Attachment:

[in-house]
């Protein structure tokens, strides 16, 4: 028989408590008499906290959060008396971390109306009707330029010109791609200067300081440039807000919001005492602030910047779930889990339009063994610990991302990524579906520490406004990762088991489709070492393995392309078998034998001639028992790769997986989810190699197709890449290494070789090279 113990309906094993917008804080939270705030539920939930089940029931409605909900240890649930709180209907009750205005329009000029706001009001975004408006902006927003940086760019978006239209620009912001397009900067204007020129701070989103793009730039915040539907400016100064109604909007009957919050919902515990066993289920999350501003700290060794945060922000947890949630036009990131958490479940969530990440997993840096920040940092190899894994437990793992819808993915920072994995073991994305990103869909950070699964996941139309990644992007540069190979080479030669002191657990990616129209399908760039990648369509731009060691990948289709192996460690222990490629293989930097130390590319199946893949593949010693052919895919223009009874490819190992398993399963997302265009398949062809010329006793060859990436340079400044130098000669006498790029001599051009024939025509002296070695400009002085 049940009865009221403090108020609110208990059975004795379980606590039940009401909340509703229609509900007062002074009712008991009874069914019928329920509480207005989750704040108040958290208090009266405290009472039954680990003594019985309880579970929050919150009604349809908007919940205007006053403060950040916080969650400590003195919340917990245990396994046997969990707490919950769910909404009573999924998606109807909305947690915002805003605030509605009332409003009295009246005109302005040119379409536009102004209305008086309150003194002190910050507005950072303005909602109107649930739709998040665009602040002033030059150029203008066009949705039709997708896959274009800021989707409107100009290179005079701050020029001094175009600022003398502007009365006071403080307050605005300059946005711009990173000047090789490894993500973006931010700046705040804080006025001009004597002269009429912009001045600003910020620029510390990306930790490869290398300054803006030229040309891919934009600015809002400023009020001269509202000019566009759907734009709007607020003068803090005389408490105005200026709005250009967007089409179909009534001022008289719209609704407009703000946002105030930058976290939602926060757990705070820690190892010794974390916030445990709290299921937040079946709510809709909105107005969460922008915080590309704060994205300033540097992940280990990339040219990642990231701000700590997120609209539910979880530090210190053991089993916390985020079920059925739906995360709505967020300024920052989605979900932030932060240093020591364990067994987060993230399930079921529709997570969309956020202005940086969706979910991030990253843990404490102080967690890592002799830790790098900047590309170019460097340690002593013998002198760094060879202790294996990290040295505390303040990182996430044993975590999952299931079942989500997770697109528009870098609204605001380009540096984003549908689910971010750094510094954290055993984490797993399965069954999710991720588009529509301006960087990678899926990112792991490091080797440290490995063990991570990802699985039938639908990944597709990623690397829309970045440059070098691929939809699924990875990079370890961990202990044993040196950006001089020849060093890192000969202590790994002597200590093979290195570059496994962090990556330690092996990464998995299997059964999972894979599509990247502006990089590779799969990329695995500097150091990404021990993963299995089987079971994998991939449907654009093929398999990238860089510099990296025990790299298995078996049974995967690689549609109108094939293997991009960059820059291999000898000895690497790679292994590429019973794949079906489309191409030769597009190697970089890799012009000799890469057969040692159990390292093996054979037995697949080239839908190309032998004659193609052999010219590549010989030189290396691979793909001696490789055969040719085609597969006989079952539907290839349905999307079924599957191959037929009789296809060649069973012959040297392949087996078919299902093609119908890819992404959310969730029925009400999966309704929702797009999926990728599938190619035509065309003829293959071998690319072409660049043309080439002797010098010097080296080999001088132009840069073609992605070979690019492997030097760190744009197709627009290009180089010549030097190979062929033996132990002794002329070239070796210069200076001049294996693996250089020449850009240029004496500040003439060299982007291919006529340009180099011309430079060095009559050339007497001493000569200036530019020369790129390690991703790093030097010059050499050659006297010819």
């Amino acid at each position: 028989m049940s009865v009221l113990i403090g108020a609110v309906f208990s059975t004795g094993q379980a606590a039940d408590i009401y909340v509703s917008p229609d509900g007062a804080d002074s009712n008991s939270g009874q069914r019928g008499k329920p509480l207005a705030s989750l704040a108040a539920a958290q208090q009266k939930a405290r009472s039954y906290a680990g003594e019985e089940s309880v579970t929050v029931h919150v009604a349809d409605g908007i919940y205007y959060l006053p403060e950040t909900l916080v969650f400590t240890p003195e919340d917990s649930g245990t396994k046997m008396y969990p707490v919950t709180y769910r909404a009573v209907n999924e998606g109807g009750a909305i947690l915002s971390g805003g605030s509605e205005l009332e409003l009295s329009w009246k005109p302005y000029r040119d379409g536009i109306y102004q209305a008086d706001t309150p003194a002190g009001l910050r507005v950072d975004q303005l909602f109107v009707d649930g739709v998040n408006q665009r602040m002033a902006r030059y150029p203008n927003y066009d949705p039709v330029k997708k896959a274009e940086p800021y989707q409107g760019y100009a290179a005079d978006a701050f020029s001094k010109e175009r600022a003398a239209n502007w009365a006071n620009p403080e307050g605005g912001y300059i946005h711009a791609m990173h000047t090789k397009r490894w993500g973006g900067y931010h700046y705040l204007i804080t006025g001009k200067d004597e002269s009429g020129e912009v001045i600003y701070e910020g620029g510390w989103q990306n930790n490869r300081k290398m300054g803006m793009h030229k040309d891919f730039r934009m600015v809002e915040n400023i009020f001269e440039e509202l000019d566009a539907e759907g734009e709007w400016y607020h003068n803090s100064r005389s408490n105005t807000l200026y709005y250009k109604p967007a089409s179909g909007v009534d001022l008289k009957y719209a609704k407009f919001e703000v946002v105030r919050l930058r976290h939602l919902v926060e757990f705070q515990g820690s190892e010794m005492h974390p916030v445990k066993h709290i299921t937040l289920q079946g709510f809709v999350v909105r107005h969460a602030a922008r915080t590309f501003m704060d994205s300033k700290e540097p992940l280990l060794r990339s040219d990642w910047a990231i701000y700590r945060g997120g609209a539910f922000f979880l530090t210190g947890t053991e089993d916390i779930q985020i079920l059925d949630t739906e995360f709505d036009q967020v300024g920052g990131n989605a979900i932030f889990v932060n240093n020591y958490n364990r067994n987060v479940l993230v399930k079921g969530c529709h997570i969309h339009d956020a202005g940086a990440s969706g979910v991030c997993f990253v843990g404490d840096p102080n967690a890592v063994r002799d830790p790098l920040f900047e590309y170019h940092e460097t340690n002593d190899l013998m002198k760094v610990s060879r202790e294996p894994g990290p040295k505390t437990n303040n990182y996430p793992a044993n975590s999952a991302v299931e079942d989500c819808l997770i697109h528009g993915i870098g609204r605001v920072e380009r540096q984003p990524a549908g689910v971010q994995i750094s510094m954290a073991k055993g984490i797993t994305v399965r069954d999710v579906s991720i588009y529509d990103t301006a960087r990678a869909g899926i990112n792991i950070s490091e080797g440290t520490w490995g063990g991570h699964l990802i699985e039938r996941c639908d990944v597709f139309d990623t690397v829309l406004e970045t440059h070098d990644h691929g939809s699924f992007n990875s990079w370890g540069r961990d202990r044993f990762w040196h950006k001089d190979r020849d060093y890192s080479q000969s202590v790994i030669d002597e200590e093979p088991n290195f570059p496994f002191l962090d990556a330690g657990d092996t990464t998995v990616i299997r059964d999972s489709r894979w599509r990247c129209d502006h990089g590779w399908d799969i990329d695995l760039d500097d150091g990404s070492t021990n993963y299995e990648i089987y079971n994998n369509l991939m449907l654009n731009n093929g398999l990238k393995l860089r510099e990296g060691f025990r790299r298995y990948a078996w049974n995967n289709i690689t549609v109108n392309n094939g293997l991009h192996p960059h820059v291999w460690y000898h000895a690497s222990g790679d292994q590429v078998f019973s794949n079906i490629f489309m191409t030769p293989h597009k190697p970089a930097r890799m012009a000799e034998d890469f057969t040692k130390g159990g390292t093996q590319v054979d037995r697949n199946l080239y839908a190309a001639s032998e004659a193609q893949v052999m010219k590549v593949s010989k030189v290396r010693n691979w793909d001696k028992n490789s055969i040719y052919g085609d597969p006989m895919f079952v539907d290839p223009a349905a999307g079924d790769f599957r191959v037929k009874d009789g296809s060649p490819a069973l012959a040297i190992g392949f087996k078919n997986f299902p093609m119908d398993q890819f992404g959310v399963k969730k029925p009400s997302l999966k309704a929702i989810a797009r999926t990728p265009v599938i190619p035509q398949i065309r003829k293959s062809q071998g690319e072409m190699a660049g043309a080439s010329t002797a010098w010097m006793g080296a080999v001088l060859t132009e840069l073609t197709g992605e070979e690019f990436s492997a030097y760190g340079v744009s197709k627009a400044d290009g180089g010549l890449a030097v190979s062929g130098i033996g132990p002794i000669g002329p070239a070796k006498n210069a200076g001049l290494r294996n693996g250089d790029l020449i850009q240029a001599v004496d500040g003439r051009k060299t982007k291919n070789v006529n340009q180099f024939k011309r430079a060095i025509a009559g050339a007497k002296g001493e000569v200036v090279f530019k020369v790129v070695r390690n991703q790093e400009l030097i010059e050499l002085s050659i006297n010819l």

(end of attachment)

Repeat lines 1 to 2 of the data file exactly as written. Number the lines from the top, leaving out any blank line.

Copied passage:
[in-house]
């Protein structure tokens, strides 16, 4: 028989408590008499906290959060008396971390109306009707330029010109791609200067300081440039807000919001005492602030910047779930889990339009063994610990991302990524579906520490406004990762088991489709070492393995392309078998034998001639028992790769997986989810190699197709890449290494070789090279 113990309906094993917008804080939270705030539920939930089940029931409605909900240890649930709180209907009750205005329009000029706001009001975004408006902006927003940086760019978006239209620009912001397009900067204007020129701070989103793009730039915040539907400016100064109604909007009957919050919902515990066993289920999350501003700290060794945060922000947890949630036009990131958490479940969530990440997993840096920040940092190899894994437990793992819808993915920072994995073991994305990103869909950070699964996941139309990644992007540069190979080479030669002191657990990616129209399908760039990648369509731009060691990948289709192996460690222990490629293989930097130390590319199946893949593949010693052919895919223009009874490819190992398993399963997302265009398949062809010329006793060859990436340079400044130098000669006498790029001599051009024939025509002296070695400009002085 049940009865009221403090108020609110208990059975004795379980606590039940009401909340509703229609509900007062002074009712008991009874069914019928329920509480207005989750704040108040958290208090009266405290009472039954680990003594019985309880579970929050919150009604349809908007919940205007006053403060950040916080969650400590003195919340917990245990396994046997969990707490919950769910909404009573999924998606109807909305947690915002805003605030509605009332409003009295009246005109302005040119379409536009102004209305008086309150003194002190910050507005950072303005909602109107649930739709998040665009602040002033030059150029203008066009949705039709997708896959274009800021989707409107100009290179005079701050020029001094175009600022003398502007009365006071403080307050605005300059946005711009990173000047090789490894993500973006931010700046705040804080006025001009004597002269009429912009001045600003910020620029510390990306930790490869290398300054803006030229040309891919934009600015809002400023009020001269509202000019566009759907734009709007607020003068803090005389408490105005200026709005250009967007089409179909009534001022008289719209609704407009703000946002105030930058976290939602926060757990705070820690190892010794974390916030445990709290299921937040079946709510809709909105107005969460922008915080590309704060994205300033540097992940280990990339040219990642990231701000700590997120609209539910979880530090210190053991089993916390985020079920059925739906995360709505967020300024920052989605979900932030932060240093020591364990067994987060993230399930079921529709997570969309956020202005940086969706979910991030990253843990404490102080967690890592002799830790790098900047590309170019460097340690002593013998002198760094060879202790294996990290040295505390303040990182996430044993975590999952299931079942989500997770697109528009870098609204605001380009540096984003549908689910971010750094510094954290055993984490797993399965069954999710991720588009529509301006960087990678899926990112792991490091080797440290490995063990991570990802699985039938639908990944597709990623690397829309970045440059070098691929939809699924990875990079370890961990202990044993040196950006001089020849060093890192000969202590790994002597200590093979290195570059496994962090990556330690092996990464998995299997059964999972894979599509990247502006990089590779799969990329695995500097150091990404021990993963299995089987079971994998991939449907654009093929398999990238860089510099990296025990790299298995078996049974995967690689549609109108094939293997991009960059820059291999000898000895690497790679292994590429019973794949079906489309191409030769597009190697970089890799012009000799890469057969040692159990390292093996054979037995697949080239839908190309032998004659193609052999010219590549010989030189290396691979793909001696490789055969040719085609597969006989079952539907290839349905999307079924599957191959037929009789296809060649069973012959040297392949087996078919299902093609119908890819992404959310969730029925009400999966309704929702797009999926990728599938190619035509065309003829293959071998690319072409660049043309080439002797010098010097080296080999001088132009840069073609992605070979690019492997030097760190744009197709627009290009180089010549030097190979062929033996132990002794002329070239070796210069200076001049294996693996250089020449850009240029004496500040003439060299982007291919006529340009180099011309430079060095009559050339007497001493000569200036530019020369790129390690991703790093030097010059050499050659006297010819």